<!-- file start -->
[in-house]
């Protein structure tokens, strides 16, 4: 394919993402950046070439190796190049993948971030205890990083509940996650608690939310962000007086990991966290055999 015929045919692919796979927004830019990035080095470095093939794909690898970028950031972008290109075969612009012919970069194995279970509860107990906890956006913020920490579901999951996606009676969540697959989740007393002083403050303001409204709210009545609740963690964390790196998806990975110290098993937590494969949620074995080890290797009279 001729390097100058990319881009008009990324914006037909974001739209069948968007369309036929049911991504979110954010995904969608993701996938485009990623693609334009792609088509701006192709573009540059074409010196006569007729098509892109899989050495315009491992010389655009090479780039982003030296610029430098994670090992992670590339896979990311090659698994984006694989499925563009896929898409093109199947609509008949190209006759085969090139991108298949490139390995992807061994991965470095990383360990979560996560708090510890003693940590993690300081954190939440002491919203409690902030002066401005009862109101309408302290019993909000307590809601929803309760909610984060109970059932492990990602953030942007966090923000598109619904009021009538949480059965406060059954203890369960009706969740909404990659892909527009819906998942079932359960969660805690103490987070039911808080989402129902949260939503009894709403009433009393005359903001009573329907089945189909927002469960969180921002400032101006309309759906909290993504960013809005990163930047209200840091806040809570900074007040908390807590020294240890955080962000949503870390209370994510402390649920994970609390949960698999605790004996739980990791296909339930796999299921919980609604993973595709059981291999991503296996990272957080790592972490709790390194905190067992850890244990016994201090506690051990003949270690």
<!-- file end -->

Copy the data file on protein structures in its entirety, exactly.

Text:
[in-house]
């Protein structure tokens, strides 16, 4: 394919993402950046070439190796190049993948971030205890990083509940996650608690939310962000007086990991966290055999 015929045919692919796979927004830019990035080095470095093939794909690898970028950031972008290109075969612009012919970069194995279970509860107990906890956006913020920490579901999951996606009676969540697959989740007393002083403050303001409204709210009545609740963690964390790196998806990975110290098993937590494969949620074995080890290797009279 001729390097100058990319881009008009990324914006037909974001739209069948968007369309036929049911991504979110954010995904969608993701996938485009990623693609334009792609088509701006192709573009540059074409010196006569007729098509892109899989050495315009491992010389655009090479780039982003030296610029430098994670090992992670590339896979990311090659698994984006694989499925563009896929898409093109199947609509008949190209006759085969090139991108298949490139390995992807061994991965470095990383360990979560996560708090510890003693940590993690300081954190939440002491919203409690902030002066401005009862109101309408302290019993909000307590809601929803309760909610984060109970059932492990990602953030942007966090923000598109619904009021009538949480059965406060059954203890369960009706969740909404990659892909527009819906998942079932359960969660805690103490987070039911808080989402129902949260939503009894709403009433009393005359903001009573329907089945189909927002469960969180921002400032101006309309759906909290993504960013809005990163930047209200840091806040809570900074007040908390807590020294240890955080962000949503870390209370994510402390649920994970609390949960698999605790004996739980990791296909339930796999299921919980609604993973595709059981291999991503296996990272957080790592972490709790390194905190067992850890244990016994201090506690051990003949270690």